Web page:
Mr Kenneth Jeyaretnam, Secretary-General of the Reform Party, has filed an application in the High Court to quash the Singapore Government’s pledge of a US$4 billion loan to the International Monetary Fund (IMF). The IMF announced pledges from various countries, including Singapore’s, on 20 April 2012.
Mr Jeyaretnam is seeking the Court's leave to make an application for a Prohibiting Order "prohibiting the Government and/or the Monetary Authority of Singapore (MAS) from giving any loan and/or guarantee to the International Monetary Fund unless such loan was made in accordance with the provisions of Article 144 of the Constitution."
He is also seeking the Court to grant leave to apply for a Quashing Order “quashing the Government and/or the MAS’ decision to make a US$4 billion loan commitment and/or guarantee to the IMF for contravening the provisions of Article 144 of the Constitution.”
Article 144 of the Constitution states that
(1) No guarantee or loan shall be given or raised by the Government —
- except under the authority of any resolution of Parliament with which the President concurs;
- under the authority of any law to which this paragraph applies unless the President concurs with the giving or raising of such guarantee or loan;
- or except under the authority of any other written law.
In the affidavit in support of his application released to TOC, Mr Jeyaretnam contends that “The Parliamentary record shows that Parliamentary approval was not sought”. It also notes that the Minister of Finance, Mr Tharman Shanmugaratnam failed to respond to several open letters written by Mr Jeyaretnam raising the questions.
Mr Jeyaretnam highlights that while a letter he wrote to President Tony Tan was answered, it referred his letter to the Monetary Authority of Singapore (“MAS”). Mr Jeyaretnam, in his application, contends that this proves that Presidential approval has also not been sought as “the MAS is merely the manager of the official foreign reserves on behalf of the government and not the owner of the reserves”.
The implication of Mr Jeyaretnam’s argument is that “the IMF cannot rightly accept these funds. At least not until the citizens in the Republic from whence it originated have received an assurance that the proper democratic and constitutional steps have been followed.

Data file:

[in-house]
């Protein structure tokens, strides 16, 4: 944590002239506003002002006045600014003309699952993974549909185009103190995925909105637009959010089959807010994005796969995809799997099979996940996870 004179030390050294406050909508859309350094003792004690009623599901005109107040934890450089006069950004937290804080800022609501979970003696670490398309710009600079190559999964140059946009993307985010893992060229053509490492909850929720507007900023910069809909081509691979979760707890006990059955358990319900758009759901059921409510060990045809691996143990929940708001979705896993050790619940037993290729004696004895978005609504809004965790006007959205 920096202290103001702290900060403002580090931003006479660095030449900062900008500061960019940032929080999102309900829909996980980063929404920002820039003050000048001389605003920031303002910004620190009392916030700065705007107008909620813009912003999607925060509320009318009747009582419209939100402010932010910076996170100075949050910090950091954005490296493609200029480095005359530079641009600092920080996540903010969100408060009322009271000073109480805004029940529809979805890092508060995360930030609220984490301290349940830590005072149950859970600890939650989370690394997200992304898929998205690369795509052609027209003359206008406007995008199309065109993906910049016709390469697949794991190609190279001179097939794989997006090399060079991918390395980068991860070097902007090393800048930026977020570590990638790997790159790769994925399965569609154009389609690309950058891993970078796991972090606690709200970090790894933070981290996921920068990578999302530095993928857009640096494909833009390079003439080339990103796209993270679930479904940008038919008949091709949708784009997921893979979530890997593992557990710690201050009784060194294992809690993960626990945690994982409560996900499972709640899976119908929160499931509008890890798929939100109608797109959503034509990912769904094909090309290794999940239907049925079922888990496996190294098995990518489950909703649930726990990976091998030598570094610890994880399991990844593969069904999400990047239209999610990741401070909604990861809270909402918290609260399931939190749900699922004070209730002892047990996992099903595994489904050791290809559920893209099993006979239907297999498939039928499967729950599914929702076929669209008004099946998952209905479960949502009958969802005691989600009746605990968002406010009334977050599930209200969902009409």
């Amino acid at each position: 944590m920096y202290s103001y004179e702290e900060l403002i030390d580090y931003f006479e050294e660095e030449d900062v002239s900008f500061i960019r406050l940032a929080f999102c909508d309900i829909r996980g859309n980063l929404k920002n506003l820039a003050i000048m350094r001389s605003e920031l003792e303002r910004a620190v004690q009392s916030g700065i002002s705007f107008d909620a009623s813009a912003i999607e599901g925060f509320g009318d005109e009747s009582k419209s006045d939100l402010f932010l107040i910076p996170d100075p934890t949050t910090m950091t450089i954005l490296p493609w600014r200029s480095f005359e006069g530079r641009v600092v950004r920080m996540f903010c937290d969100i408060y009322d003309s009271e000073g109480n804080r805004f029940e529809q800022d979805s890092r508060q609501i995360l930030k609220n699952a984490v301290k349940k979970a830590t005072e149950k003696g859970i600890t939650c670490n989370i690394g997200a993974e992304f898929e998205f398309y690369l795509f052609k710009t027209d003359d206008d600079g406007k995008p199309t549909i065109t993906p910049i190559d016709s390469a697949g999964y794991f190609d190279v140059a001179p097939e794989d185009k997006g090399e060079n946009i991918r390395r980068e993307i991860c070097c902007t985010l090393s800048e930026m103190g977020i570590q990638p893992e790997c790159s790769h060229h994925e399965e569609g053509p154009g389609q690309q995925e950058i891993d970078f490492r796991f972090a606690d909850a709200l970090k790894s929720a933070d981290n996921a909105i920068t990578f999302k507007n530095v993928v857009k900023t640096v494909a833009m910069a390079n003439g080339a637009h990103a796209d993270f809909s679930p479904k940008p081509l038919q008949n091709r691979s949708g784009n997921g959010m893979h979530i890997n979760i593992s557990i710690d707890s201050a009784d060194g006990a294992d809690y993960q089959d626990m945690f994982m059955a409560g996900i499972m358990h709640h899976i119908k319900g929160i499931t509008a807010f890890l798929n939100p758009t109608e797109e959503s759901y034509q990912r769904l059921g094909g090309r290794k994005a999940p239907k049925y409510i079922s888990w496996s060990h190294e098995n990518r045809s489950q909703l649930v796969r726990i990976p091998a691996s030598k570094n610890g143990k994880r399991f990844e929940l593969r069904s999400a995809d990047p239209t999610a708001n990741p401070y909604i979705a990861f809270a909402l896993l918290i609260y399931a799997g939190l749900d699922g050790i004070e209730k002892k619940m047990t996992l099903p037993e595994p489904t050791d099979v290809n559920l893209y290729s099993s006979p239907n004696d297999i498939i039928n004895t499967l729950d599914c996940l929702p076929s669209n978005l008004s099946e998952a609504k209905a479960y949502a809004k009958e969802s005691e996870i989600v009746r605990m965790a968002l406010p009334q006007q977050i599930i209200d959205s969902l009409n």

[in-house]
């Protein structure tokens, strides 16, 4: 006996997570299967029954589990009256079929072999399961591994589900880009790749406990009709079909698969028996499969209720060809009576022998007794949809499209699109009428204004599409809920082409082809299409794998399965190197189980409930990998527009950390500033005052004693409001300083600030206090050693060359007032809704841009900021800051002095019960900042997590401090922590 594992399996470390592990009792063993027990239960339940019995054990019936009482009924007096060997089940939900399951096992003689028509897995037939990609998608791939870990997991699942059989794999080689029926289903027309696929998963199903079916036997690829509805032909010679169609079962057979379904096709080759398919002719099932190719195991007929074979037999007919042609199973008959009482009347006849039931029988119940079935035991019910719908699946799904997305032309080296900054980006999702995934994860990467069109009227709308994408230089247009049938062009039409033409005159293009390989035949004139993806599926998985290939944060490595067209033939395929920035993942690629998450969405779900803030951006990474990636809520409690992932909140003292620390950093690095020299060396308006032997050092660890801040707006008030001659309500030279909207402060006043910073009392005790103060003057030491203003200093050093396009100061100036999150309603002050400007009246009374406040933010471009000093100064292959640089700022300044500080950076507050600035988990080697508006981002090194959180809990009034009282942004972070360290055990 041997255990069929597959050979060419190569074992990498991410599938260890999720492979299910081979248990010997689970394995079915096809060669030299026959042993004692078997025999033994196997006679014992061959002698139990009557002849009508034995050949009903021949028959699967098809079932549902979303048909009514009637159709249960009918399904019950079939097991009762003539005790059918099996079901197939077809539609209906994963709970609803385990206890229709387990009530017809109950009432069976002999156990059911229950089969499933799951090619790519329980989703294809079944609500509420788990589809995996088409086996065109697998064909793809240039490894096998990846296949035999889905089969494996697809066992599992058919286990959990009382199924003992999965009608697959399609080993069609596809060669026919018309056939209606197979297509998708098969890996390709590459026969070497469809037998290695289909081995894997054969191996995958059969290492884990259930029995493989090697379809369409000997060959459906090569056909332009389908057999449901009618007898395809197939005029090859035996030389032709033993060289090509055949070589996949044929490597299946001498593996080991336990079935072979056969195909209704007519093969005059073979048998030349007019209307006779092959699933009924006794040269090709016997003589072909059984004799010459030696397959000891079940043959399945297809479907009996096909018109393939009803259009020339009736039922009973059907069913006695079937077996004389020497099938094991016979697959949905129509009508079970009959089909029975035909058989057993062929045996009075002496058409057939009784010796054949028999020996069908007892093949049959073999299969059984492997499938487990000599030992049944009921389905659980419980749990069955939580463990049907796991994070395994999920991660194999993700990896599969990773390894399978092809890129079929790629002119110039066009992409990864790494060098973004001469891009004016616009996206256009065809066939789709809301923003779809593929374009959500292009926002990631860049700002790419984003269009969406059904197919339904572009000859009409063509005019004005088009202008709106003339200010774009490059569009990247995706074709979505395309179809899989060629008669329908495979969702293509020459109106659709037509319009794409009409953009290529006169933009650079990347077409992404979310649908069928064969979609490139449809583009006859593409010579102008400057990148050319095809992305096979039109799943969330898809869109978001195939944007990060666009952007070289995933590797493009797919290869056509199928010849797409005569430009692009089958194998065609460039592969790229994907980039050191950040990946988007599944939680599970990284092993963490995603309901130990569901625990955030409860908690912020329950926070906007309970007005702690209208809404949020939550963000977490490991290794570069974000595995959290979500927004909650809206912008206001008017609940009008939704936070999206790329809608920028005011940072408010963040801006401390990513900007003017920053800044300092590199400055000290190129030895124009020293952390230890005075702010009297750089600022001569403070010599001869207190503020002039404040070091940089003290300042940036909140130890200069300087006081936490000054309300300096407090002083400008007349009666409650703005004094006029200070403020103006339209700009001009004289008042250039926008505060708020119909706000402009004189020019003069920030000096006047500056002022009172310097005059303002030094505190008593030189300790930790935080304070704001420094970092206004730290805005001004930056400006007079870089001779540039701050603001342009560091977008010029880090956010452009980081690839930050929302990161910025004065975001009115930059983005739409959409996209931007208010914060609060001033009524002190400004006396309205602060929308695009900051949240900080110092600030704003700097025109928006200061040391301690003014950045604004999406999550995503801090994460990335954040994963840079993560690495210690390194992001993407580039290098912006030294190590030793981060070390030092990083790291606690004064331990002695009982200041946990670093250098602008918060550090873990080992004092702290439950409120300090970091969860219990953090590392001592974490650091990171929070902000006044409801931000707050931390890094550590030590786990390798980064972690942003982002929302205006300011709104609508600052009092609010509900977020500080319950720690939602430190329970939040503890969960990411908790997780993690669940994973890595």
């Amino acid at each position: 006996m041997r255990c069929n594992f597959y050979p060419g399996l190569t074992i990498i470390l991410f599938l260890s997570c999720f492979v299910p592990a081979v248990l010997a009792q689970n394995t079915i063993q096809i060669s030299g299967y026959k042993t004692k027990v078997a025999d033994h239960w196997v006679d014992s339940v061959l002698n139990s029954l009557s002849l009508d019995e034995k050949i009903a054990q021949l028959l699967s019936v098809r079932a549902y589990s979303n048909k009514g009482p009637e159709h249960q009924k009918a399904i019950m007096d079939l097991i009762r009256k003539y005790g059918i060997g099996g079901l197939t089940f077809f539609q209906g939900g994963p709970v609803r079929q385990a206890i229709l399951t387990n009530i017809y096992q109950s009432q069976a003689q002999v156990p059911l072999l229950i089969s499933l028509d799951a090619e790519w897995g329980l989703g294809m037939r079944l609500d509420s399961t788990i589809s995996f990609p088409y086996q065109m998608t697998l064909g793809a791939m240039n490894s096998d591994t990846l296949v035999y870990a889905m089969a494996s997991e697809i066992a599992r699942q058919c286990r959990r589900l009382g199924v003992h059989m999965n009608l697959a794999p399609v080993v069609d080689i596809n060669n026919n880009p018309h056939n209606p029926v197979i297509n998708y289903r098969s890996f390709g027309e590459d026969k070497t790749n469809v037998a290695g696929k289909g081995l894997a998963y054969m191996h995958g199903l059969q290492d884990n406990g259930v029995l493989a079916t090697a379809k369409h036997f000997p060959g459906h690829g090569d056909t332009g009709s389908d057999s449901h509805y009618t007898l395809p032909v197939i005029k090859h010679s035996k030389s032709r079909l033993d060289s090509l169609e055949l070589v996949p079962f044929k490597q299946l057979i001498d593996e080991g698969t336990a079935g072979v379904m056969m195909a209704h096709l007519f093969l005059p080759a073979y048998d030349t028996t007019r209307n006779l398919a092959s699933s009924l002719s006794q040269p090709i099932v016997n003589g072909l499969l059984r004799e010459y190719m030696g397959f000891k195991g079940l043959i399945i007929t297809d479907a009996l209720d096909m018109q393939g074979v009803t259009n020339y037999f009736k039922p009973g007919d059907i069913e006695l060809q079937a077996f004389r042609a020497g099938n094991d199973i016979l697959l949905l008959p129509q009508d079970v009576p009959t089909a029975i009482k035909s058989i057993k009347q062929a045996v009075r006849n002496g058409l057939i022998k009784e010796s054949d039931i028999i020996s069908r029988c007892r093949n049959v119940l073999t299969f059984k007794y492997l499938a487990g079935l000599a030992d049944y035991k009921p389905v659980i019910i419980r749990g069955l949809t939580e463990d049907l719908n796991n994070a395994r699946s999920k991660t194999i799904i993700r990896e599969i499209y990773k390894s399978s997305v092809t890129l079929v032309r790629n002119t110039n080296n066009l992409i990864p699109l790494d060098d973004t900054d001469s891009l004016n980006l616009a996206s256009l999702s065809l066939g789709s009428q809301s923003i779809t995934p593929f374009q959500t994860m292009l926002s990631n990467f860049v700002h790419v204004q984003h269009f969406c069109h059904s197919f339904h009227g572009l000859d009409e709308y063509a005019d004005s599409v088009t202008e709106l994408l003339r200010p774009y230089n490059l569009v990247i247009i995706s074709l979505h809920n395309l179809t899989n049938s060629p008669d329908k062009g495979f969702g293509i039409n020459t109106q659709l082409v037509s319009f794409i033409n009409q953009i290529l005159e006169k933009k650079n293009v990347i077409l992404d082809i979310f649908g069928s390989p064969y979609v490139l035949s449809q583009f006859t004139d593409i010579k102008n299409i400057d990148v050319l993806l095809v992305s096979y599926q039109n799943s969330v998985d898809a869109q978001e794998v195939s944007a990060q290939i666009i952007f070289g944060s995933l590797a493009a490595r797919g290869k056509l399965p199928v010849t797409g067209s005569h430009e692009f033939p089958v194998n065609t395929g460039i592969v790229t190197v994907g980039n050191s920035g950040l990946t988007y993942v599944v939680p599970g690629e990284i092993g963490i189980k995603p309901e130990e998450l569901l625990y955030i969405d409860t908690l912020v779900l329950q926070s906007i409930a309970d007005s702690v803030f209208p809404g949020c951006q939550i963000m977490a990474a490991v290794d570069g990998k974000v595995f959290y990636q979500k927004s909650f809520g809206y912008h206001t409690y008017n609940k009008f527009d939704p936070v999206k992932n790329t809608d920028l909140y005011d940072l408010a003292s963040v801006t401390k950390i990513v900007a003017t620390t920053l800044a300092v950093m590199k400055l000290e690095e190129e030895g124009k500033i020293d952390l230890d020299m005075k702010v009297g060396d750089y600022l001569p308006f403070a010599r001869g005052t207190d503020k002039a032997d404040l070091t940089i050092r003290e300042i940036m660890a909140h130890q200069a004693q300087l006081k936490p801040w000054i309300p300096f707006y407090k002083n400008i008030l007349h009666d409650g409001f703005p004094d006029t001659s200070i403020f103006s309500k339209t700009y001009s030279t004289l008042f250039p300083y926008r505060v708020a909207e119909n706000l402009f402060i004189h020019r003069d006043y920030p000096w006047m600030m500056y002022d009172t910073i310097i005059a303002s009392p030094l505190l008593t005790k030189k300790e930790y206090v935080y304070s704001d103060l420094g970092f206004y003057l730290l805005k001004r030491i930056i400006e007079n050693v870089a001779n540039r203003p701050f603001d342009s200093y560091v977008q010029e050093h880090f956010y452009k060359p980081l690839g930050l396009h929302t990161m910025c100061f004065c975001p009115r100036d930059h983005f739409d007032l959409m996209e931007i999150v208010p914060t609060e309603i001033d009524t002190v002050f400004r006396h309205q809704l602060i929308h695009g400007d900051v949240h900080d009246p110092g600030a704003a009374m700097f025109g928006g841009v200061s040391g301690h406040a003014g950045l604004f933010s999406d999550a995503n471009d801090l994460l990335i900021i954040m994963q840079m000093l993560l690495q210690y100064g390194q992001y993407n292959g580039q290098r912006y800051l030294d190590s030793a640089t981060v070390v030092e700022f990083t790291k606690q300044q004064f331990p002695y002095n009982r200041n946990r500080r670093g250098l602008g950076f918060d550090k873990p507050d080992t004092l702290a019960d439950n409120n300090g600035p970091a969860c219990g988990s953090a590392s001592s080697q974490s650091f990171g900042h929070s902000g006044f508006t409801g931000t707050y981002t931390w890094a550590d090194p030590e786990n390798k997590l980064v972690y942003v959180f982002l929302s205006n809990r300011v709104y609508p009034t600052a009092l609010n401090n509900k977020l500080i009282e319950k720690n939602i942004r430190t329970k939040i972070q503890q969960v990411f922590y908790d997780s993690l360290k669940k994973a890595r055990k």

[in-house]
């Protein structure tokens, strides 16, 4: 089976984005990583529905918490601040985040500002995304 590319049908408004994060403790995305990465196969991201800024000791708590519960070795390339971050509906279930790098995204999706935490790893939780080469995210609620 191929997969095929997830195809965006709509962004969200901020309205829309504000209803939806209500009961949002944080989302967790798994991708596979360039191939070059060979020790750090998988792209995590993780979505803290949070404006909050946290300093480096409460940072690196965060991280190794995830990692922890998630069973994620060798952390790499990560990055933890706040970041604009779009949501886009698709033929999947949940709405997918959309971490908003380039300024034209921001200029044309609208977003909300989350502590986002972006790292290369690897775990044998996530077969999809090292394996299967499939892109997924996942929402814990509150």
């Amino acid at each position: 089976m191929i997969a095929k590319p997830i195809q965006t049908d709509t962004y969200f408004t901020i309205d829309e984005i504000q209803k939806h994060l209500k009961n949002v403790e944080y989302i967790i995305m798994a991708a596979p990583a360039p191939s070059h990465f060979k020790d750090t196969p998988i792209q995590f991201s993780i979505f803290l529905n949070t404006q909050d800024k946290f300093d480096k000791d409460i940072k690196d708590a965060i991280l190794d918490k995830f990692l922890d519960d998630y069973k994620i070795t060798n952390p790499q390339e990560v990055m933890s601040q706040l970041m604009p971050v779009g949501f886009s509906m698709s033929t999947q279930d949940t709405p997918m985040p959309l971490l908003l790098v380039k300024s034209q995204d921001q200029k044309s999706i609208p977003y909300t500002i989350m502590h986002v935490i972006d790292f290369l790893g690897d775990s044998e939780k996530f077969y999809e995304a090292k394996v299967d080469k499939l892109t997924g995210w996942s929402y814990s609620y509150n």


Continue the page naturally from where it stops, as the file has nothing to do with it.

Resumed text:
Mr Jeyaretnam proceeds to make the point that “In a robust democracy, a government does not hide behind technicalities and dispense with the need to make itself accountable to the people for the use of their money”.
Apart from the Constitutional argument advanced in the application, Mr Jeyaretnam raises a more fundamental question of transparency. He notes that Singapore has no Freedom of Information Act and notes that only a solitary question on the loan was advanced in Parliament, a “carefully scripted and stage-managed exercised dispensed within minutes”.
The affidavit further highlights the disparity between the manner in which Singapore’s support for the loan was announced without caveat whereas countries like Russia, India, China and Brazil made private pledges but held discussions on the loan in their home countries.
The affidavit concludes by highlighting the connection between domestic checks and balances on the use of public finances:
“Without accountability there is real danger that these forced savings, which cause real hardship for many poorer Singaporeans, could be dissipated through poor investment returns before we can do anything about it. This is not merely an idle academic exercise. It was not so long ago that Greece’s accounts were shown to have been manipulated.
This brings us in a neat circle back to one of the reasons the IMF needs that firewall in the first place”.
The jury is still out on whether Mr Jeyaretnam’s application will succeed: the track record of public interest litigation in Singapore is dispiriting.
However, win or lose, Mr Jeyaretnam has made a point that will probably have politicians, economists, and lawyers in Singapore and beyond sitting up in the months to come.
The author of this piece prefers to remain anonymous due to potential professional conflict issues.